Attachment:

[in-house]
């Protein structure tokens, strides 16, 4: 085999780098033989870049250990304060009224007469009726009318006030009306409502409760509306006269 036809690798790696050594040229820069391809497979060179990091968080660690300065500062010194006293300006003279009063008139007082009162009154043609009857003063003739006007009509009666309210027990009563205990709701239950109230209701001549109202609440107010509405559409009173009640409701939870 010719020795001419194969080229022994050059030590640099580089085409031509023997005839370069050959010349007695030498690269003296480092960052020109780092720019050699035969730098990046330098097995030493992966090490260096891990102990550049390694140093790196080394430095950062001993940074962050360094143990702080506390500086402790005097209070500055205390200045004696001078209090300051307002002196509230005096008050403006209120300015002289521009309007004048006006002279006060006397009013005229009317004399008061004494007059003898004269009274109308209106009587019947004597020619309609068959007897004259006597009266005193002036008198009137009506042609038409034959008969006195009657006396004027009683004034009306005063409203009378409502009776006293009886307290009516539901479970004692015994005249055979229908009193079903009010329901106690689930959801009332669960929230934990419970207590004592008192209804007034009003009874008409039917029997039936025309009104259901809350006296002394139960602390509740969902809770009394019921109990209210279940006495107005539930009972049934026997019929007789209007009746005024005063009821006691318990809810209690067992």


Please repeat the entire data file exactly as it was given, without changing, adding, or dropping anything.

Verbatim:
[in-house]
């Protein structure tokens, strides 16, 4: 085999780098033989870049250990304060009224007469009726009318006030009306409502409760509306006269 036809690798790696050594040229820069391809497979060179990091968080660690300065500062010194006293300006003279009063008139007082009162009154043609009857003063003739006007009509009666309210027990009563205990709701239950109230209701001549109202609440107010509405559409009173009640409701939870 010719020795001419194969080229022994050059030590640099580089085409031509023997005839370069050959010349007695030498690269003296480092960052020109780092720019050699035969730098990046330098097995030493992966090490260096891990102990550049390694140093790196080394430095950062001993940074962050360094143990702080506390500086402790005097209070500055205390200045004696001078209090300051307002002196509230005096008050403006209120300015002289521009309007004048006006002279006060006397009013005229009317004399008061004494007059003898004269009274109308209106009587019947004597020619309609068959007897004259006597009266005193002036008198009137009506042609038409034959008969006195009657006396004027009683004034009306005063409203009378409502009776006293009886307290009516539901479970004692015994005249055979229908009193079903009010329901106690689930959801009332669960929230934990419970207590004592008192209804007034009003009874008409039917029997039936025309009104259901809350006296002394139960602390509740969902809770009394019921109990209210279940006495107005539930009972049934026997019929007789209007009746005024005063009821006691318990809810209690067992």